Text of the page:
Female umpires falling in love with game again

June 27, 2017
Category: Umpires,
Female umpires falling in love with game again

With more females picking up the bat and ball each year across Victoria, many are also taking part from a different angle.

Helen Wardlaw is in love with cricket. A former Test cricketer for England, Wardlaw took up umpiring 12 months ago after spending over 20 years as a player.

“I love cricket, in any shape or form. I would watch it at any level 24-7 if I could, and umpiring gives me the opportunity to watch the game from the best seat in the house.”

In January 2017, Wardlaw made history alongside Lisa McCabe when the pair became the first two female umpires to officiate a game in Bendigo’s 83-year-old Country Week cricket carnival.

For Wardlaw, however, it’s about more than just making history – it’s about staying involved in the game she loves any way she can.     

“Having played cricket for more than 20 years, I still wanted to be involved in the game I love watching,” said Wardlaw.

“It gives me the opportunity to utilise my knowledge of the game in making accurate decisions confidently and consistently. I’m looking forward to getting more games up my sleeve next season and a Level 2 umpiring qualification.”

Like Wardlaw, McCabe’s love of cricket also steered her towards umpiring – as well as limited playing abilities which McCabe acknowledges openly.

“I wasn’t ever very good at playing so umpiring gives me the chance to still be a part of the game,” McCabe said.

“If you love the game but haven’t got the ability to play well, it’s a great way to stay involved and get out and about over the summer months.”

Others, like Wardlaw and McCabe, are also helping to defy the gender stereotypes of Australia’s favourite sports.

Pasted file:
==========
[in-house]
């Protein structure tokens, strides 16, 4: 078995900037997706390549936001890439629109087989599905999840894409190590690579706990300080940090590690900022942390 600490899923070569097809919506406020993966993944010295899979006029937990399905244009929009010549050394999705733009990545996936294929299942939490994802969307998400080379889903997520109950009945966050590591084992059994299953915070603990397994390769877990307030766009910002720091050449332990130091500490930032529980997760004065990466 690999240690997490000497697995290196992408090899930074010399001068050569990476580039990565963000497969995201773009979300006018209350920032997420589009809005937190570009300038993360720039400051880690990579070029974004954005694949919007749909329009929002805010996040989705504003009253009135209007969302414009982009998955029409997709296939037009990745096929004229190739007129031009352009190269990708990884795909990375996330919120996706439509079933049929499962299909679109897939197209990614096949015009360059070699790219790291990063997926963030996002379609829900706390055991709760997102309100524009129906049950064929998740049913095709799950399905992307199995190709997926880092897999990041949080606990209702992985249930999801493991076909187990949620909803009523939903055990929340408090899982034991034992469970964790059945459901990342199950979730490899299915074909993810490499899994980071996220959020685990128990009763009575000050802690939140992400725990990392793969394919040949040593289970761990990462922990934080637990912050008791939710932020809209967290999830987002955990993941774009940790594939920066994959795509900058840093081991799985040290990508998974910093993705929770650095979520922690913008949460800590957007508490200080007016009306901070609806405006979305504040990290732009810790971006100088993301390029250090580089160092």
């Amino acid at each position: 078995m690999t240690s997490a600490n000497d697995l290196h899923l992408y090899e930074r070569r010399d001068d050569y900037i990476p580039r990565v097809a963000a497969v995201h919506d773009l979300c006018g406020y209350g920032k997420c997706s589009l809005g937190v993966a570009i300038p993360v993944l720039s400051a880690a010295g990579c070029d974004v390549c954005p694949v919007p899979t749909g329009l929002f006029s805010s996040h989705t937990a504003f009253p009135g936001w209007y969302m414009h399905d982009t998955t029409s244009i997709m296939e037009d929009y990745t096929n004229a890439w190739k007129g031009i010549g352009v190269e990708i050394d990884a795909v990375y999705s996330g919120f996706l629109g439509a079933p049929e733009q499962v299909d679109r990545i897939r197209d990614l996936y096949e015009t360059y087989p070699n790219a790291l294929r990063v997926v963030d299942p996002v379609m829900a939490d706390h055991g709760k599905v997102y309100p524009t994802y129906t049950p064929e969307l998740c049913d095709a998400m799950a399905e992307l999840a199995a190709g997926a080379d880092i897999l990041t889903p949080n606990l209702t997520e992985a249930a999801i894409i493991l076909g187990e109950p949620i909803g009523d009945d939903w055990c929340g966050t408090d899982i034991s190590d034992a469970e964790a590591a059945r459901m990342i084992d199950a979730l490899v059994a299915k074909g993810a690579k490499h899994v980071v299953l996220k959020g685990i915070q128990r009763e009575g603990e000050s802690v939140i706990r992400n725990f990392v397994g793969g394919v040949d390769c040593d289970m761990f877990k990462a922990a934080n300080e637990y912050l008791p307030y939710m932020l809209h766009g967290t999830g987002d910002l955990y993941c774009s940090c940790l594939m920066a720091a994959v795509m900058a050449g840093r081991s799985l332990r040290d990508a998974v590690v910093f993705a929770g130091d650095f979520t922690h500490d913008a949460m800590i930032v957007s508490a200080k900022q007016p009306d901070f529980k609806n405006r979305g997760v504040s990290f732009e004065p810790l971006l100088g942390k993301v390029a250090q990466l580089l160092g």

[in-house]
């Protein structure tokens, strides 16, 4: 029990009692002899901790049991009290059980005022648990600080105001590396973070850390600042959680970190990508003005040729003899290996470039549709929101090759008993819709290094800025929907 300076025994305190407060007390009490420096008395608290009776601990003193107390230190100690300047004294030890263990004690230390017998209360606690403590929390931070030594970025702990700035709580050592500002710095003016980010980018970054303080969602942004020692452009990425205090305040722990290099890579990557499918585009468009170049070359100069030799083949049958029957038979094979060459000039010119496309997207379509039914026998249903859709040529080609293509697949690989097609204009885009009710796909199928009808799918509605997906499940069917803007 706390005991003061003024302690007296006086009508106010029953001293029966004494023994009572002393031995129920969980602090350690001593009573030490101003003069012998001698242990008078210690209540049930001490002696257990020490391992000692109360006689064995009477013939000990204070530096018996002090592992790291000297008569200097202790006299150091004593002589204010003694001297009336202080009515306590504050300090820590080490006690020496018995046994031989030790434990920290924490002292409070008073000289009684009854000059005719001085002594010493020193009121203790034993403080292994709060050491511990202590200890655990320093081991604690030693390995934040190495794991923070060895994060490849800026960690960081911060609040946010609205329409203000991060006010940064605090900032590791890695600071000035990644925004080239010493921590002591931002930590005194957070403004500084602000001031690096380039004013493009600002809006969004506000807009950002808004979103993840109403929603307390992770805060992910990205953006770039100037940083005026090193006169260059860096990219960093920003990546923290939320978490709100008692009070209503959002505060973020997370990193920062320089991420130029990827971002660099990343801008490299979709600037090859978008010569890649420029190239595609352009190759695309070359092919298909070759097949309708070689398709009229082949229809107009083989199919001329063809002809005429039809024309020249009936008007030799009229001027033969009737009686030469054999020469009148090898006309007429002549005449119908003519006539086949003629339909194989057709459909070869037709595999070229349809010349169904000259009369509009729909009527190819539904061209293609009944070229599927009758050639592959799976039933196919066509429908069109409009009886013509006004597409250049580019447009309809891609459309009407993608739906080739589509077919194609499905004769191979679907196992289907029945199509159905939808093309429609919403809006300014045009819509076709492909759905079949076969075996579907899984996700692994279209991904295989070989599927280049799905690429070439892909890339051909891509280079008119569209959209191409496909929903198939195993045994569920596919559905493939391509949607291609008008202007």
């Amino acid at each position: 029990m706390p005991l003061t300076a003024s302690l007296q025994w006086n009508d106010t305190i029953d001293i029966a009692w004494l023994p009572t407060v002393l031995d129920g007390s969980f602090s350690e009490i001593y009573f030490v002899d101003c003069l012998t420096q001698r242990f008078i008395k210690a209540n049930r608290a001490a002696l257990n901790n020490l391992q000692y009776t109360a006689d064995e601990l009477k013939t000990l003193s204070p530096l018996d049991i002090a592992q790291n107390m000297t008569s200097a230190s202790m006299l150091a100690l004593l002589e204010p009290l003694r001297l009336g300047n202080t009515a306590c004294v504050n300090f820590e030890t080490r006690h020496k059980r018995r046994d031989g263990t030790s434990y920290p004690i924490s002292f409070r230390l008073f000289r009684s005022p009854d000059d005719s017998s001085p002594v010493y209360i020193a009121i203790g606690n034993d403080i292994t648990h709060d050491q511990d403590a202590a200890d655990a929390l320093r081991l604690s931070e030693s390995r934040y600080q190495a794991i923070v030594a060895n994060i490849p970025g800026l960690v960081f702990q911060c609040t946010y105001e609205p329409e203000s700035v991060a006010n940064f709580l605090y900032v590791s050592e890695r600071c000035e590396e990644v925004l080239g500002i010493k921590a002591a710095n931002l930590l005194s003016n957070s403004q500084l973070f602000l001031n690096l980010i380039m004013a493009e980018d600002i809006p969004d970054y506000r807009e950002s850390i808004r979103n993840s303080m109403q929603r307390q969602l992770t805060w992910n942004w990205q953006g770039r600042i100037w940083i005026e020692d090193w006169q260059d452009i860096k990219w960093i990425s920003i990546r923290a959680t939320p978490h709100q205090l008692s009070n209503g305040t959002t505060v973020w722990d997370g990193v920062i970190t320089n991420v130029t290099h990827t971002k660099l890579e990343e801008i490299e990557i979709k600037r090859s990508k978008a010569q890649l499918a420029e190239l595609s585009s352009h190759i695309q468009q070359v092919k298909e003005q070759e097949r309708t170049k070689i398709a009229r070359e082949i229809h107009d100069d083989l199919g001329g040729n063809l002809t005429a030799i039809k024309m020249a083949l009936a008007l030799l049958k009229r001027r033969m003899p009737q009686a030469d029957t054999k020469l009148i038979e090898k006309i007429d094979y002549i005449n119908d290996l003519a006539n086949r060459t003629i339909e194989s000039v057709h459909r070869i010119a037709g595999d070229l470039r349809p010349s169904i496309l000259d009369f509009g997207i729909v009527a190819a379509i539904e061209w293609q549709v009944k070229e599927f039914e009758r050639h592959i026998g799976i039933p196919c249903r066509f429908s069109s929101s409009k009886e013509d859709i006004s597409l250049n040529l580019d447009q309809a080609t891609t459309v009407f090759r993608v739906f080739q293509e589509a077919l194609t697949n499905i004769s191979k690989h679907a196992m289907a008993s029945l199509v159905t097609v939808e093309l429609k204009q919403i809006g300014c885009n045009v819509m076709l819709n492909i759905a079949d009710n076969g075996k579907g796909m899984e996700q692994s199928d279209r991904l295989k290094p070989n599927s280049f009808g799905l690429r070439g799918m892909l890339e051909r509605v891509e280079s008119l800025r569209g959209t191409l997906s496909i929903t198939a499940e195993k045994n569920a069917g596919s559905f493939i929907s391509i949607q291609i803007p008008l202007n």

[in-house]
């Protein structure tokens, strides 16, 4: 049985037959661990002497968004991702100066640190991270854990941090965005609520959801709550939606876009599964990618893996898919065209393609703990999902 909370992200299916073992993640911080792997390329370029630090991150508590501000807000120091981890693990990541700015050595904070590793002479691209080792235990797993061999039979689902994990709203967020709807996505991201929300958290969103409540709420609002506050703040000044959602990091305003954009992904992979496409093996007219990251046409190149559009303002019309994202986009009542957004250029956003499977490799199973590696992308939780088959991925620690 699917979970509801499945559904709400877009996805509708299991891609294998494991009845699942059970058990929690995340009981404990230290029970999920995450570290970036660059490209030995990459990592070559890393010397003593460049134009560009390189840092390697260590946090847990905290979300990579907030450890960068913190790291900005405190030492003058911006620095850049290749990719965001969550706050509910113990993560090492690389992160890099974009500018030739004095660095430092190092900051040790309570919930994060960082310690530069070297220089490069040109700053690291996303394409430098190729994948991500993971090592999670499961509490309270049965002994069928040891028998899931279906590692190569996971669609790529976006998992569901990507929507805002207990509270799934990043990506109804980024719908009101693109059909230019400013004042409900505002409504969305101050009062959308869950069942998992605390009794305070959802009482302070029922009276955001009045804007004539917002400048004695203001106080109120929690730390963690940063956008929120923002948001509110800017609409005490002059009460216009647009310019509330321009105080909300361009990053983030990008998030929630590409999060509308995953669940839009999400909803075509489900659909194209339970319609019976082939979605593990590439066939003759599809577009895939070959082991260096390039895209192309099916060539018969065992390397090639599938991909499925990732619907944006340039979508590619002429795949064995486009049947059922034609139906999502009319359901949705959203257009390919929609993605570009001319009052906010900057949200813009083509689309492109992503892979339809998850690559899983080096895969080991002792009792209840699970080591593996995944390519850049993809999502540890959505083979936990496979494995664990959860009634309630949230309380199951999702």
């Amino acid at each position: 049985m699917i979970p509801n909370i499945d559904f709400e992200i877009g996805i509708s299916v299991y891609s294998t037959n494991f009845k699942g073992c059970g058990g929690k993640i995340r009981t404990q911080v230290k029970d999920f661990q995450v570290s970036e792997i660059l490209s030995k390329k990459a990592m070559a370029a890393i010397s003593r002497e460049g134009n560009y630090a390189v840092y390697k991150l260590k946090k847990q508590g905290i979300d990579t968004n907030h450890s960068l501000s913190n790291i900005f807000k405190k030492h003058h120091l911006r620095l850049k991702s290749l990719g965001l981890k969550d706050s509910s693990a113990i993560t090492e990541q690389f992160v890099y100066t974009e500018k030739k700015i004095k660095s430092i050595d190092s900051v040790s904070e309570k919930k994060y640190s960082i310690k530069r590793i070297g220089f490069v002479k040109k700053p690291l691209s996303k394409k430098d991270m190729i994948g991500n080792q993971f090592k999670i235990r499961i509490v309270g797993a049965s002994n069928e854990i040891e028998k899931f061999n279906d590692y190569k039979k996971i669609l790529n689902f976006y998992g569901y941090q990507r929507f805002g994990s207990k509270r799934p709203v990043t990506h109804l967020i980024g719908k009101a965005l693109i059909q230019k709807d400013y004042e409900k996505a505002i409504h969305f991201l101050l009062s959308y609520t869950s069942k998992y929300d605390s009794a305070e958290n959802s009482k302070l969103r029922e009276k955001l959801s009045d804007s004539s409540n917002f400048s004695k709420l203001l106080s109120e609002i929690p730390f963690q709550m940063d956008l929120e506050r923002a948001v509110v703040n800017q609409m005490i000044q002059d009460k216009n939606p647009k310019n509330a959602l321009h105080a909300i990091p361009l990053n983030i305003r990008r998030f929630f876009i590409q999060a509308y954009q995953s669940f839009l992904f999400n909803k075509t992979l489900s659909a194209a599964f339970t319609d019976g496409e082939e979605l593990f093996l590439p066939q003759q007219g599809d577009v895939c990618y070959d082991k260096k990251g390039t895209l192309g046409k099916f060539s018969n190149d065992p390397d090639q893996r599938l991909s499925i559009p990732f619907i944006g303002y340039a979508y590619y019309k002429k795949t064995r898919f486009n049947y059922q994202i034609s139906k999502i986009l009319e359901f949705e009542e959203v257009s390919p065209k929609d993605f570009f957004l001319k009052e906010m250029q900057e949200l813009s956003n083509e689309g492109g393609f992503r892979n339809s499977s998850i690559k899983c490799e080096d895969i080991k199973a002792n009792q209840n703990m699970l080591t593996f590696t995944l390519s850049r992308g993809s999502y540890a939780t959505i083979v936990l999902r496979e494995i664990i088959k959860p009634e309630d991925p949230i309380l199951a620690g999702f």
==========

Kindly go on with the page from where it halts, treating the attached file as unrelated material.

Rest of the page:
AFL umpire Eleni Glouftsis recently become the first female AFL field umpire to take control of a match, following the footsteps of Chelsea Roffey who debuted behind the goals as a goal umpire in 2004.

In cricket, women of all ages across Victoria are officiating at all levels.

Rebecca Gravestock is a mother of three, and umpires to support her children’s involvement in the game as well as break the stereotypes from when she was growing up. 

“I noticed at my children’s club that there seemed to be an assumption that only men could umpire and help at training,” said Gravestock.

“If any of the women got involved it was for scoring and only occasionally. I really wanted to show people that Mums can umpire too and have the chance to get involved.

Better still, Gravestock is a local pioneer in her community and an inspiration for other young girls that they too can be involved in cricket in more ways than just playing.

“I’m really pleased that I can show my sons and daughter that women can umpire in cricket too,” Gravestock explained.

“Having access to the community umpiring accreditation has also given me that extra confidence to put my hand up.

“I’d recommend to any girls or women out there who love cricket to get involved.”

It’s this kind of promotion and a generational “changing of the guard” that has likely led to younger girls, like Zoe Quinsey, to donning the umpire’s broad brimmed hat too.

At just 17 years of age, Zoe took to umpiring as a way to develop her knowledge and love of the game, as well as give back to the club that has supported her as a young female player.

“I got involved in umpiring because I wanted to broaden my involvement and understanding of the game, and contribute to my club in multiple ways,” said Zoe.

“I was a player before I started umpiring and still am… It’s been a great opportunity to develop my umpiring skills and knowledge of the game as well.”

It’s clear the landscape of sport is changing for the better, with far more women being recognised appropriately for their contribution to sport across the state.

Whether playing, officiating or supporting from the sidelines, cricket provides more women with the opportunity to participate at all levels, and is a key factor in the growth seen in Victoria over the years.

Women like Wardlaw, McCabe, Gravestock, and now younger girls like Zoe, have set the foundations for greater female involvement in the years to come, and again proves that cricket is a sport for all Victorians.

Interested in getting involved as an umpire? Click here.

For more information, contact Cricket Victoria Umpiring Manager Richard Patterson at

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